The Queen of Spades by Pushkin (written in 1833)
"The countess had not a bad heart, but she had been spoiled by the world, and had become capricious, mean, and egotistical…"
Hermann, a German by blood and one who refuses to wage “a necessity for a doubtful luxury”, hanging out in Russia unfortunately hears from a companion that there is a countess that holds the key to always winning a card game. He goes in a reckless search of this countess to find out the magic numbers (a set of 3 cards), even breaking a heart along the way, all for money.
This story by the reclaimed Pushkin (known as the man who started Russian literature) tells us a tale on the inane nature of avarice some people die for. Pushkin’s poetic makeup is evident in this artistic story, through an apparition and the hidden messages in the characters themselves (representing different empires in the 1800s and the Russian propensity of pity). The Queen of Spades begins in a romantic love letter, and ends in a mental hospital, the moral prevailing: insidious desires give you only what you are worthy of, shortcoming of need. Also, listen to what the ghost says, please.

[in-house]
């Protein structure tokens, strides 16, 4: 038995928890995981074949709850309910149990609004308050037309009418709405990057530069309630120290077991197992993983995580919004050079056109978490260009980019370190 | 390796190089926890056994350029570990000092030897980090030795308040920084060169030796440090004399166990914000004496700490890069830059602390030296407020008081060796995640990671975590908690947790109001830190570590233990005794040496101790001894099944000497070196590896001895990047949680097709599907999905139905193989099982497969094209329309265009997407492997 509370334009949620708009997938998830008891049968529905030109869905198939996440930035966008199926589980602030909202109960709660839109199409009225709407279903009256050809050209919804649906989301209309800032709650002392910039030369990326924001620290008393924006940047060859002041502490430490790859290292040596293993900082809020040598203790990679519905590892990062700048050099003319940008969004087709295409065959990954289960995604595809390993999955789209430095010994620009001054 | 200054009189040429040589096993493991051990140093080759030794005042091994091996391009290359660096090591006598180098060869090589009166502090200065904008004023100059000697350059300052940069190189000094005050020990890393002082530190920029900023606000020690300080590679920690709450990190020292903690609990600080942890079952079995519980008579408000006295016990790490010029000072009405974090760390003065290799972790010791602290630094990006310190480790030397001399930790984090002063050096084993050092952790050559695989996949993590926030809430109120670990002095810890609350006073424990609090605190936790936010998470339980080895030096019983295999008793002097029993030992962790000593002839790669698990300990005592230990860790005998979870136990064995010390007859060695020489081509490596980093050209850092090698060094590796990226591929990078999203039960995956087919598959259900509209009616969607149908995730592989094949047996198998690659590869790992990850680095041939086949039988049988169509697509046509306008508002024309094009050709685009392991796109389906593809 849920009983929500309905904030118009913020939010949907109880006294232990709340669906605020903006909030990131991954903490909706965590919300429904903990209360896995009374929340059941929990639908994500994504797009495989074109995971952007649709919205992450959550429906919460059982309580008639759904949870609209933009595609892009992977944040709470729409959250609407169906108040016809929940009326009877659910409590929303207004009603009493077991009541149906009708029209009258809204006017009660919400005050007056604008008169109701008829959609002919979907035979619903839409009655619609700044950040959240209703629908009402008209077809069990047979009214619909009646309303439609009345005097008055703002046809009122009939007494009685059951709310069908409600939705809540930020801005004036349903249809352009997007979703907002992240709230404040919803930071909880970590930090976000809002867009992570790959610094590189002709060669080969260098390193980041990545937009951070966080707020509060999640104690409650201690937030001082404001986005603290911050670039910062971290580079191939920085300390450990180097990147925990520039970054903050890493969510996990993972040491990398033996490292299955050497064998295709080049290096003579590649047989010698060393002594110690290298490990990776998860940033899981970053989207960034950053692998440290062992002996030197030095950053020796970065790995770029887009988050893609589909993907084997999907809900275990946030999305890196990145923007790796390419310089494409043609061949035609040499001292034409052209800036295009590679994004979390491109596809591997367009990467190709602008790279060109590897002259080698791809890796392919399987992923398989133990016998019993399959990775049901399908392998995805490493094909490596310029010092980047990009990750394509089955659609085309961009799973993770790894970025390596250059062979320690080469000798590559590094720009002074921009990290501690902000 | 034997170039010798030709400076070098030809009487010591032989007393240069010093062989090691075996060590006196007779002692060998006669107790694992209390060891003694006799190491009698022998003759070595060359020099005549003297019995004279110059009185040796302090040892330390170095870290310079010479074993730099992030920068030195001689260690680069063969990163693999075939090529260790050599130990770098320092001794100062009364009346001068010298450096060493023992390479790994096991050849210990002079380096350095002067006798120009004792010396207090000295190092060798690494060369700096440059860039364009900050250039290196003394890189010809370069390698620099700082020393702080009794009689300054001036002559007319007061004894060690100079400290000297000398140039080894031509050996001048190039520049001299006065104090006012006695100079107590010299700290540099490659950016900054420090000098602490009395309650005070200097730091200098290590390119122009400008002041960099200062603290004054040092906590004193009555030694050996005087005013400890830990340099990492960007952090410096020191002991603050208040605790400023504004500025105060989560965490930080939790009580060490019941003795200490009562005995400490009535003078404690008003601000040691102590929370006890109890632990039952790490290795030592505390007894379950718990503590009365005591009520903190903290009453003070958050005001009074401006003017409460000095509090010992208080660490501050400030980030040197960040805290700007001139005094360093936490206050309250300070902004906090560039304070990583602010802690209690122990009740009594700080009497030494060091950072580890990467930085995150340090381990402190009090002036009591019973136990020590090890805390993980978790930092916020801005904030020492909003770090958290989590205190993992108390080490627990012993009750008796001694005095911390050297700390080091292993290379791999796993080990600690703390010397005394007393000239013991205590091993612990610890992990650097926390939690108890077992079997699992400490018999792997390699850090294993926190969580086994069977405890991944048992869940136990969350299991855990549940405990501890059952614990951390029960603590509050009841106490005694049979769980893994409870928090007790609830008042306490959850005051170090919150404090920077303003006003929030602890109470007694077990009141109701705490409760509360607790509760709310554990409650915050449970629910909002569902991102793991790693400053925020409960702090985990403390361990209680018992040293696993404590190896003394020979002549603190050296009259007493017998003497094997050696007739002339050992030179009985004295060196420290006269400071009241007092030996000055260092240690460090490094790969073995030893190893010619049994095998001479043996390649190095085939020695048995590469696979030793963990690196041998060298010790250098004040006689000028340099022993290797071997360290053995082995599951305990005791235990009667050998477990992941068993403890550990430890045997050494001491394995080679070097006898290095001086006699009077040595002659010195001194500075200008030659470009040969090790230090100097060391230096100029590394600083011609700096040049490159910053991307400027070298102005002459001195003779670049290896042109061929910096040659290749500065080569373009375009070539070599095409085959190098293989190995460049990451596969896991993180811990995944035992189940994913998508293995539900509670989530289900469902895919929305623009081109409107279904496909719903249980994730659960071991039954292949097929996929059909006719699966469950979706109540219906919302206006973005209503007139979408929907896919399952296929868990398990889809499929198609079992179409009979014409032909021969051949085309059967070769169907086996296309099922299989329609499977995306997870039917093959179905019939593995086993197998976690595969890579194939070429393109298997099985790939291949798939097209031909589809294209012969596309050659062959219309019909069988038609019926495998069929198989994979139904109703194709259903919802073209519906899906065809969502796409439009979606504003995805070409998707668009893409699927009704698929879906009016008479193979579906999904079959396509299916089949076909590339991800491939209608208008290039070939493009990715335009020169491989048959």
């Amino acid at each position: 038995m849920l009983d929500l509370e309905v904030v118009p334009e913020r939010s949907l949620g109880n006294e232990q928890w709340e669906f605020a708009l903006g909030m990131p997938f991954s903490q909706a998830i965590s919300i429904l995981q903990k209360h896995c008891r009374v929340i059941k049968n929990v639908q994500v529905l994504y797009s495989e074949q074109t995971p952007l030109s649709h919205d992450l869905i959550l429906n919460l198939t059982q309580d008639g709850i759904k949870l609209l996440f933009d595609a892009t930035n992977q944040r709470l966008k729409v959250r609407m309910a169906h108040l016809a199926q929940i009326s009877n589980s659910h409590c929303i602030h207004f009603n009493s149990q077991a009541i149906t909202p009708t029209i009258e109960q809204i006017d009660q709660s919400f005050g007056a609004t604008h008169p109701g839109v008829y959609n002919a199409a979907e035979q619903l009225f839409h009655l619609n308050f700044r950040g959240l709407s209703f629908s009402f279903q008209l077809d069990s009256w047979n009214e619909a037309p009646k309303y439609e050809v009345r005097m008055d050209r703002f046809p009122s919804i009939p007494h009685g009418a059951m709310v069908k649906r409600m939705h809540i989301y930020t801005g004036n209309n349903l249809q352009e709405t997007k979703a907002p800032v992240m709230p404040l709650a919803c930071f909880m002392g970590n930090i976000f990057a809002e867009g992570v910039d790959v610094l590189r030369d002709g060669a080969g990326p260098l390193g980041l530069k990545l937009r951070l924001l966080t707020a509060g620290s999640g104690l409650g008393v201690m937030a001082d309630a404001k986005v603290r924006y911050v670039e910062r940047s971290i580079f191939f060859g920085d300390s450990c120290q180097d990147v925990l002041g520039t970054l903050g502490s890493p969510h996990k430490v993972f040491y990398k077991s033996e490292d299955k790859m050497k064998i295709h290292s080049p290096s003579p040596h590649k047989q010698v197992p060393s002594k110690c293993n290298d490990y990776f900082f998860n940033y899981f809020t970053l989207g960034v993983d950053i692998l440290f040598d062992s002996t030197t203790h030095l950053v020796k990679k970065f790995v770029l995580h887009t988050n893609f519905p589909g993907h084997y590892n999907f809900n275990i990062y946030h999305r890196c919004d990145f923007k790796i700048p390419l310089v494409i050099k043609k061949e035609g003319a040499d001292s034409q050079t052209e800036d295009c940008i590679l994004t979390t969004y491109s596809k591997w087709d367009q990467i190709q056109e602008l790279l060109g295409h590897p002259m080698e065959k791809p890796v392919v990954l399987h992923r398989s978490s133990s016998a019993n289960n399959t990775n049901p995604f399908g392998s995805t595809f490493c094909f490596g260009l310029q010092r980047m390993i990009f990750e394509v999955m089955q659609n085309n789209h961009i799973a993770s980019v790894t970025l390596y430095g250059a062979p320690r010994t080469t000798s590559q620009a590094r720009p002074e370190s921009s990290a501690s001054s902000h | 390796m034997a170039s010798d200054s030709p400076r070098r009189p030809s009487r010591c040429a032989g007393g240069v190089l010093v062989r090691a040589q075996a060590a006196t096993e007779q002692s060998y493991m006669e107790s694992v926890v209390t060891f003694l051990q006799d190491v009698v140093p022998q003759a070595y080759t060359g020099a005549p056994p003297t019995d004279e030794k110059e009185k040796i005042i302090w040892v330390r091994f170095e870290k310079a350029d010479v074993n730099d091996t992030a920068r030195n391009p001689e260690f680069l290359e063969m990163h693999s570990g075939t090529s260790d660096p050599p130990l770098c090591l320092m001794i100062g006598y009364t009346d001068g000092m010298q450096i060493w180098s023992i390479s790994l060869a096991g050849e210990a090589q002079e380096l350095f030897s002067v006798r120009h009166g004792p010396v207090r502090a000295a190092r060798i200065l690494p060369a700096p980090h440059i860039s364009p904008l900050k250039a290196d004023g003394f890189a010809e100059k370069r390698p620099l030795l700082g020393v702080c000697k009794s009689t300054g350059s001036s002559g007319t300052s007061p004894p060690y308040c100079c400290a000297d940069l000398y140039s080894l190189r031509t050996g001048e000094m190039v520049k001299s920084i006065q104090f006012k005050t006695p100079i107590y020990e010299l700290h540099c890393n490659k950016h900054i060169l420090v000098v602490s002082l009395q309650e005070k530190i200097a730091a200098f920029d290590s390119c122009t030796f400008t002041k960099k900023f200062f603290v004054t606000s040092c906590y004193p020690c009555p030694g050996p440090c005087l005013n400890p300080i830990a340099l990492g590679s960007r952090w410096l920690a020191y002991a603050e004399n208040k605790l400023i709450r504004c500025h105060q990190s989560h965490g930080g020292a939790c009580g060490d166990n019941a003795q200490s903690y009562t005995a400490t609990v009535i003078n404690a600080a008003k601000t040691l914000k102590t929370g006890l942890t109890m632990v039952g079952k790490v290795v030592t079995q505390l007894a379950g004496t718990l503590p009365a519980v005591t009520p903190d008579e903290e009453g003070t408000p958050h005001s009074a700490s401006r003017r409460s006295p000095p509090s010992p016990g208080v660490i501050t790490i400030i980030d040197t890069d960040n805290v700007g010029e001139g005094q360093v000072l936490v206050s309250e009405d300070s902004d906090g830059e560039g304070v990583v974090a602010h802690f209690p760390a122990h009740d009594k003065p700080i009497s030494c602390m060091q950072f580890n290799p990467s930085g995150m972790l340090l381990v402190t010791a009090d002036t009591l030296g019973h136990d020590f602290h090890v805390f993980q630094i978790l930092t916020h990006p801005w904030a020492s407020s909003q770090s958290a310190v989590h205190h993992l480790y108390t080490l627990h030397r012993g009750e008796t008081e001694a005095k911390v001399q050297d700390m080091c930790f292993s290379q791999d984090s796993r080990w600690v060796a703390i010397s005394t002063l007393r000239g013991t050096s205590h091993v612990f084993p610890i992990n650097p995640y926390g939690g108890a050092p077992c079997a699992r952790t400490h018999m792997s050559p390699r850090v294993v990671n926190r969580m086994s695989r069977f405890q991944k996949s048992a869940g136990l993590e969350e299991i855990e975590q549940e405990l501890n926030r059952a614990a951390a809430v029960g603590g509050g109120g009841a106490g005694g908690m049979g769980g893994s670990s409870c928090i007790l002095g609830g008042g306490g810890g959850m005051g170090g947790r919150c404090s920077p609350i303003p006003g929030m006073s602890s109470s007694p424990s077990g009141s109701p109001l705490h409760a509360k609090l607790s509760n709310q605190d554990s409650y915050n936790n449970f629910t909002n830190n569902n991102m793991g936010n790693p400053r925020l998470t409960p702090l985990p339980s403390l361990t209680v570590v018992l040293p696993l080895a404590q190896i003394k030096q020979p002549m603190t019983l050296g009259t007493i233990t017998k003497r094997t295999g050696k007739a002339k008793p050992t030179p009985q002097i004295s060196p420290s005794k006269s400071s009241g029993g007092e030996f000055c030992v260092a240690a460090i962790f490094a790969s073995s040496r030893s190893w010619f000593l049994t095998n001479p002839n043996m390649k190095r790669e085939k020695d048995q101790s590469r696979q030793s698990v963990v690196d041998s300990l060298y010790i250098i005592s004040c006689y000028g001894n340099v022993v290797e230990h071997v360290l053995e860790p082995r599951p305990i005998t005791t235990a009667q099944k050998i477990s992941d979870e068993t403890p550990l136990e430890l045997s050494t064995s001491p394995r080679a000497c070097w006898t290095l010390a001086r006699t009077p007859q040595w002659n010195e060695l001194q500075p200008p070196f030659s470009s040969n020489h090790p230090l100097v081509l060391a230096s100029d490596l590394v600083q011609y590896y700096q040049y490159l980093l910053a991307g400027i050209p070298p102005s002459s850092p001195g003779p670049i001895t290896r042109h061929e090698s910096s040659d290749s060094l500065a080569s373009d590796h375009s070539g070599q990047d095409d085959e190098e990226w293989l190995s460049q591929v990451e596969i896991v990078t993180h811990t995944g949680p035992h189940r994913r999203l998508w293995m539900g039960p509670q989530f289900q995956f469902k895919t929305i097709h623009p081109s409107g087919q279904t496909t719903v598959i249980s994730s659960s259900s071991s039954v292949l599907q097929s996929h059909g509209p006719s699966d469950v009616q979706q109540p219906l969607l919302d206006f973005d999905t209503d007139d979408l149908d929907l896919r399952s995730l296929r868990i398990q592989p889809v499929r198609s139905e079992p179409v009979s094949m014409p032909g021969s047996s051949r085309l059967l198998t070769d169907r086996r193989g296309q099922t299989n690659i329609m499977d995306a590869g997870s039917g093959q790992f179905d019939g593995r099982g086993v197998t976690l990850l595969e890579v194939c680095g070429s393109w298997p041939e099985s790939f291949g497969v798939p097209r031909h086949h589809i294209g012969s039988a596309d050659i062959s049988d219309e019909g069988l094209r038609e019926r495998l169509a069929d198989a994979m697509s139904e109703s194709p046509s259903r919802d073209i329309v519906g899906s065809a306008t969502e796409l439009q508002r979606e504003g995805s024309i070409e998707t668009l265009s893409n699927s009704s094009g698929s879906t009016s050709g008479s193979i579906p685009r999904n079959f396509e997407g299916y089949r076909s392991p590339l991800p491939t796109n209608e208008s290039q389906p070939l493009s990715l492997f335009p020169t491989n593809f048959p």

12 Notes/ Hide
- haygoodmd9 likes this
- lucindasaxon reblogged this from khrushchev-is-my-homeboy
- borntoberussian reblogged this from khrushchev-is-my-homeboy and added:
- saintofkillers likes this
- animran likes this
- khrushchev-is-my-homeboy reblogged this from shortfashionstories
- shortfashionstories posted this